Long, she says, told her he couldn’t keep her. She says he asked her where she lived and said he would drop her off, after he went to the bank and to the gas station. While he stopped at the bank, Noland was able to see more of her abductor: he was wearing a white T-shirt. He was “not overweight or stout, but you could tell he worked out.” In one instance, Long made her touch his face. “I saw him through my hands,” she says on the phone. “Pockmarked face, small mustache, kind of a strong jawline, short hair, very clean cut.”

At the gas station, Long told Noland that if she tried to escape, he would kill the gas attendant and Noland herself. After those two stops, he drove her to another location, walked her out of the car and to a tree, and told her to wait five minutes while he drove off. Noland removed her blindfold and went to check his licence plate number, but her abductor was already gone. The ordeal had lasted 26 hours.

Noland returned home. “My clothes were torn,” she says. “I was filthy.” The police was contacted, and Noland was taken to the hospital for an examination, which left her feeling “violated again”. She says she went to the police station four times. “First time, no one believed me. Second time, no one believed me.” Eventually, an officer called Larry Pinkerton spoke to her and told her he believed her.

For 12 days, Noland “worked diligently” with the police. She shared the information she had gathered about her abductor with detectives. According to the FBI bulletin, “the same red fibers” were found on Noland’s clothes “as had been found on the homicide victims”, leading investigators to link Noland’s case to the then-unsolved serial killings in the area.

Noland was “extensively interviewed”, the FBI bulletin states. She told them her abductor had stopped to use an ATM around 3am. Around the same time investigators identified Long as the owner of a Dodge Magnum (matching Noland’s description), they obtained bank records that showed Long had used the ATM near his apartment around 3am. Noland identified her abductor from a selection of photos. Long was placed under surveillance, then arrested. Fibers from his vehicle were matched to fibers found on previous murder victims, according to the FBI. Long confessed to his crimes against Noland and eventually confessed to multiple murders. Ten murders have been attributed to him, as well as multiple rapes. Long received 28 life sentences and the death penalty.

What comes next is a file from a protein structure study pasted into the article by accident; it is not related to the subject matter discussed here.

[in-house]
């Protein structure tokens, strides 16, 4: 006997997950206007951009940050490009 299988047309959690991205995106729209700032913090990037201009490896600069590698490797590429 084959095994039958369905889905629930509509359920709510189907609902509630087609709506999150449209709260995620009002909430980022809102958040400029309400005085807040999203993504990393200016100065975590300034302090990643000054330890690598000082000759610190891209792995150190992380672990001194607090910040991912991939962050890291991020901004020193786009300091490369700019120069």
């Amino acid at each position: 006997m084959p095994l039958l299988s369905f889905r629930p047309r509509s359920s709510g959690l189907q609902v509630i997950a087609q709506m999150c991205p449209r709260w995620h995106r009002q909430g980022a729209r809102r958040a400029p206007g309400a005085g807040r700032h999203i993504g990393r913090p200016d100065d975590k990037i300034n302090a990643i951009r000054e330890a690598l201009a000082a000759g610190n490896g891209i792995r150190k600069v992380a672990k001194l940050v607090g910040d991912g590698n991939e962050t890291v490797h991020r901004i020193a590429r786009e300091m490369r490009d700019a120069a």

Long was executed in 2019. When Noland first received a phone call informing her that a date had been set for his execution, she cried. First, because of “the sympathy and empathy I have for the victims who didn’t make it”, she tells The Independent. And, second, due to the role she played in Long’s arrest. “My case broke the [Long] case wide open,” she adds. And so, even after everything Long had inflicted on her, when she heard about his upcoming execution, Noland says she found herself thinking about “how much influence” she’d had in his capture and, in turn, his ensuing death.

Noland decided to attend Long’s execution. She sat in the front row, along with Pinkerton and the detectives who had arrested Long. There, too, Noland cried—not, she says, because she found closure. “I had closure a long time ago,” she says on the phone. I forgave him a long time ago for what he did to me. I was crying for the victims and the victims’ parents who wouldn’t be there.”

Katie Douglas as Lisa McVey and Rossif Sutherland as Bobby Joe Long in Lifetime’s ‘Believe Me: The Abduction of Lisa McVey’, now streaming on Hulu (Courtesy of Lifetime)
Katie Douglas as Lisa McVey and Rossif Sutherland as Bobby Joe Long in Lifetime’s ‘Believe Me: The Abduction of Lisa McVey’, now streaming on Hulu (Courtesy of Lifetime)

Noland now works as a police officer. She has been a school resource deputy since 2013, working in schools in Hillsborough County. Noland appears in person at the end of the Lifetime movie based on her life, and spent four days on set during production. She met actor Katie Douglas, who portrays Noland in the film, and Rossif Sutherland, who plays Long.

Over the years, Noland has been outspoken about her story, which she has shared in media interviews and as a speaker. In return, she has listened to other people’s stories and found those exchanges healing.

“It’s very empowering for me to be able to speak with other women and say, ‘Hey, this too shall pass. You’re going to be okay. We’re going to get through this together. I’ll hold your hand,’” she says. “When you can sit there and empathize with another person who’s been through something similar, it helps them heal. It helps them grow. It helps them realize it wasn’t because of them. They got hurt. I had just as much right to be out and about riding my bicycle at two in the morning as I did at two in the afternoon.”

Knowing that people are still hearing her story for the first time, through the movie and other media, is a source of comfort and hope. “It’s inspirational,” she says. “It’s powerful. Not just for the audience, but for me to carry on with my life.”

If you are experiencing feelings of distress and isolation, or are struggling to cope, The Samaritans offers support; you can speak to someone for free over the phone, in confidence, on 116 123 (UK and ROI), email, or visit the Samaritans website to find details of your nearest branch.If you are based in the USA, and you or someone you know needs mental health assistance right now, call National Suicide Prevention Helpline on 1-800-273-TALK (8255). The Helpline is a free, confidential crisis hotline that is available to everyone 24 hours a day, seven days a week. If you are in another country, you can go to to find a helpline near you.